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Last night I went to a very interesting event held by Citizen Watch to celebrate the release of four new technologically-advanced GPS watches. (I was compensated to attend the event.) The theme of the gathering was “Time, Space, and Innovation” and it was held at the Citizen Watch flagship store in Times Square.
In addition to checking out the new watches, I learned about how satellite watches work, including Citizen’s new Satellite Wave World Time GPS and Limited Edition Satellite Wave F900. It was all incredibly interesting, and I’m amazed that all of the technology necessary can fit on a wrist. And beautifully, too.
I’ve had clocks and watches over the years that set the time automatically, but I never really wondered how they did it. Turns out they were using radio signals originating from a network of atomic clocks. Atomic clocks are ridiculously accurate, so why would anyone need a watch that can get signals from satellites?
Well, if you’re in North America, Europe, or parts of Asia, you’re probably near enough to an atomic clock to get a signal. But if you travel somewhere that doesn’t have an atomic clock signal, your watch won’t be able to set itself.
That’s where satellite watches come in.
We heard from three guest speakers, who together gave us the story on satellite watch technology. First up was Brian Greene, a professor of math and physics at Columbia University here in NYC, and co-founder of the World Science Festival. He spoke to us about the very nature of time.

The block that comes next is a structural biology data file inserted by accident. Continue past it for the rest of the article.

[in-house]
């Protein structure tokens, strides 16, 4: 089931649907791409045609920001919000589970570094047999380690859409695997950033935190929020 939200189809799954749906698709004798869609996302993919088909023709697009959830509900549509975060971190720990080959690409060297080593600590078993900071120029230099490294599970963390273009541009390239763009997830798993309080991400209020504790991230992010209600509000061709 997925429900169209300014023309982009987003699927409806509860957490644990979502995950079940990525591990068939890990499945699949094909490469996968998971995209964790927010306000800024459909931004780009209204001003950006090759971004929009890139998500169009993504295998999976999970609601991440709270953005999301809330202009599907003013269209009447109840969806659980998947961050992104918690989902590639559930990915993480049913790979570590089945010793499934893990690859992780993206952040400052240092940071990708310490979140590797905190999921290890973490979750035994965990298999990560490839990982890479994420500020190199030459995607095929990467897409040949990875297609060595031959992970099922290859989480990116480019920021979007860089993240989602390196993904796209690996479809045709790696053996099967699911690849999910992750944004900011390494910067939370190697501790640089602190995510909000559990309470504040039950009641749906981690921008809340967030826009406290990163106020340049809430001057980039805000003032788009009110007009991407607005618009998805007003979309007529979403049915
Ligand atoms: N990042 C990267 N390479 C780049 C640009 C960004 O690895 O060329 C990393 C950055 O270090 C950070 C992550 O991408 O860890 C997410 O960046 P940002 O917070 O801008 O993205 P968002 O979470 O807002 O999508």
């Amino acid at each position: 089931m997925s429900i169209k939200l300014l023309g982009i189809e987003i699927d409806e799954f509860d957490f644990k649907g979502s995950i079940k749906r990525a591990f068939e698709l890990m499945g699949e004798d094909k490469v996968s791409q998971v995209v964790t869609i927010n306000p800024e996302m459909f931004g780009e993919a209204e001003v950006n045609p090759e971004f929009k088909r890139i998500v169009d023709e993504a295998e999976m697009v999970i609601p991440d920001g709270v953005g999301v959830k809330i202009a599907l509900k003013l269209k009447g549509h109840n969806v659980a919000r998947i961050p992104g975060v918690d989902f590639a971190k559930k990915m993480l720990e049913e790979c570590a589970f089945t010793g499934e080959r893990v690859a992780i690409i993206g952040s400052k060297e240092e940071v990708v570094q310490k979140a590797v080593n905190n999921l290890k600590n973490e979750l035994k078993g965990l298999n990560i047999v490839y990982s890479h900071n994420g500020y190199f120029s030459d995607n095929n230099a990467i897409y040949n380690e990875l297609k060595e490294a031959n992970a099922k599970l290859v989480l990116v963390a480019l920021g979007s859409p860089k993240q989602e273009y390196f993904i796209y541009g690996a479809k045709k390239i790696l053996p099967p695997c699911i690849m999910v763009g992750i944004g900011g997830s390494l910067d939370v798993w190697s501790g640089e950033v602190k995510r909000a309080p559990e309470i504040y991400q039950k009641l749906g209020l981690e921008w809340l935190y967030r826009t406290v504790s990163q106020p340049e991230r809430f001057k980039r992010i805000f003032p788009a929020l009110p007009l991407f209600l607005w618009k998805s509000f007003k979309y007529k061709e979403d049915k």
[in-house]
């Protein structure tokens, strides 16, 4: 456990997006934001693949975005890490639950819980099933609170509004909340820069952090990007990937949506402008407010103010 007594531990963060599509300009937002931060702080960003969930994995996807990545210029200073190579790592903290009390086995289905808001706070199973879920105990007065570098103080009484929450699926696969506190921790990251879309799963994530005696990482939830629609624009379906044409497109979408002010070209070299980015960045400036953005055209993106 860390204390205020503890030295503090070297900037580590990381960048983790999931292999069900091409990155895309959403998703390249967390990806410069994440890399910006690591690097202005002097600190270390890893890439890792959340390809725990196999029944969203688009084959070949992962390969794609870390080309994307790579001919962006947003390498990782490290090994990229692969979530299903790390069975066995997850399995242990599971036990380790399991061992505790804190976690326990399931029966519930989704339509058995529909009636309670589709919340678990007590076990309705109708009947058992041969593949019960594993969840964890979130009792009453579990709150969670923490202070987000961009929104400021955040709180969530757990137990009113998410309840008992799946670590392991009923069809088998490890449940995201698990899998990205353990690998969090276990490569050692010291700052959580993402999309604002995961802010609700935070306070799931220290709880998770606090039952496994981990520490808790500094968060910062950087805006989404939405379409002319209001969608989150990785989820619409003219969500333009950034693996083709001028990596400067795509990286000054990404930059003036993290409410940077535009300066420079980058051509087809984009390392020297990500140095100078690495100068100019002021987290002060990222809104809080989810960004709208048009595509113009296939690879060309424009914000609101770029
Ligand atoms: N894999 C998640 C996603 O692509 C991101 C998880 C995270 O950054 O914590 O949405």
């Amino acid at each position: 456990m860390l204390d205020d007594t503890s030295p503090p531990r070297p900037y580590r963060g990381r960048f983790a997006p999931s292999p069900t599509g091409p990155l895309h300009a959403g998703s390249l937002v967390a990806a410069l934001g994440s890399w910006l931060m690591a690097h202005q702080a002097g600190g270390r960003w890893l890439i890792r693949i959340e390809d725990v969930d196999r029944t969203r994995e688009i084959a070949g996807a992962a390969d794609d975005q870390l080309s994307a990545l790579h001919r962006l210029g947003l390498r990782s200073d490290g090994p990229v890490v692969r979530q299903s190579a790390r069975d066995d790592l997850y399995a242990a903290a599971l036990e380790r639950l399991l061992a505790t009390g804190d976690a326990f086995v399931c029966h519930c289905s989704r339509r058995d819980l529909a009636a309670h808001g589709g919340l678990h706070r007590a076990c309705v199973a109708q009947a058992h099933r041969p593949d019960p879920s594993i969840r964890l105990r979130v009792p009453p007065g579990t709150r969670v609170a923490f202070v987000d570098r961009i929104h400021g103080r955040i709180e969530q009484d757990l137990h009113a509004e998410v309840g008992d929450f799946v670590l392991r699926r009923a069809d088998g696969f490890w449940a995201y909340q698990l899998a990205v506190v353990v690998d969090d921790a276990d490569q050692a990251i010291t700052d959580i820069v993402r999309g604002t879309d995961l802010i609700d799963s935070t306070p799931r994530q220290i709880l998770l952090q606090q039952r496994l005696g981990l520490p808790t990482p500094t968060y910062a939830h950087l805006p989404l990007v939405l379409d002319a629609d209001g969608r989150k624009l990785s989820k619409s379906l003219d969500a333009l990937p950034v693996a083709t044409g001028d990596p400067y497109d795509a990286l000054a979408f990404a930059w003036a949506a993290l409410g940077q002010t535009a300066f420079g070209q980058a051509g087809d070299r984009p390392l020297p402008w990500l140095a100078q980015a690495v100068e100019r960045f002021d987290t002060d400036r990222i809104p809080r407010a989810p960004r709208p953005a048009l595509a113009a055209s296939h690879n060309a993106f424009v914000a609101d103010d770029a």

And third, we heard from Jay Spring, a vice president with Citizen, who talked about the history of Citizen watches and how Citizen has been innovating since the 1920s.
How Satellite Watches Work
There are 24 navigational satellites in orbit above earth right now. When your GPS (Global Positioning System) device connects with four of them, it can get your location through trilateration. (Jump to here if you want a more in-depth explanation of trilateration, because it’s pretty fascinating.)
Because trilateration needs a very accurate time record in order to figure out your location, the satellites are constantly broadcasting what time it is with amazing accuracy. So, in order to get the correct time, a satellite watch just needs to connect with one satellite. Citizen Satellite Wave watches can do this in an incredible three seconds. You tell the watch which city you’re in, and the satellite will update your time with incredible accuracy.
The new Satellite GPS watches take things one step further. They can connect with at least four satellites in just 30 seconds, resetting your time no matter where you are in the world, no matter what time zone you’re in.
But while it’s simple for the user, there are incredibly complicated calculations happening in order to give your watch the correct time. As Brian Greene pointed out, time is not a fixed entity that always happens at the same speed. We’ve invented ways to keep track of time in a consistent way, such as the atomic clock. But Albert Einstein figured out that time moves slower when objects are moving faster. So the atomic clocks inside of the satellites, which are travelling at about 14,000 kilometers per hour, are actually keeping time a little slower than they would be if they were standing still.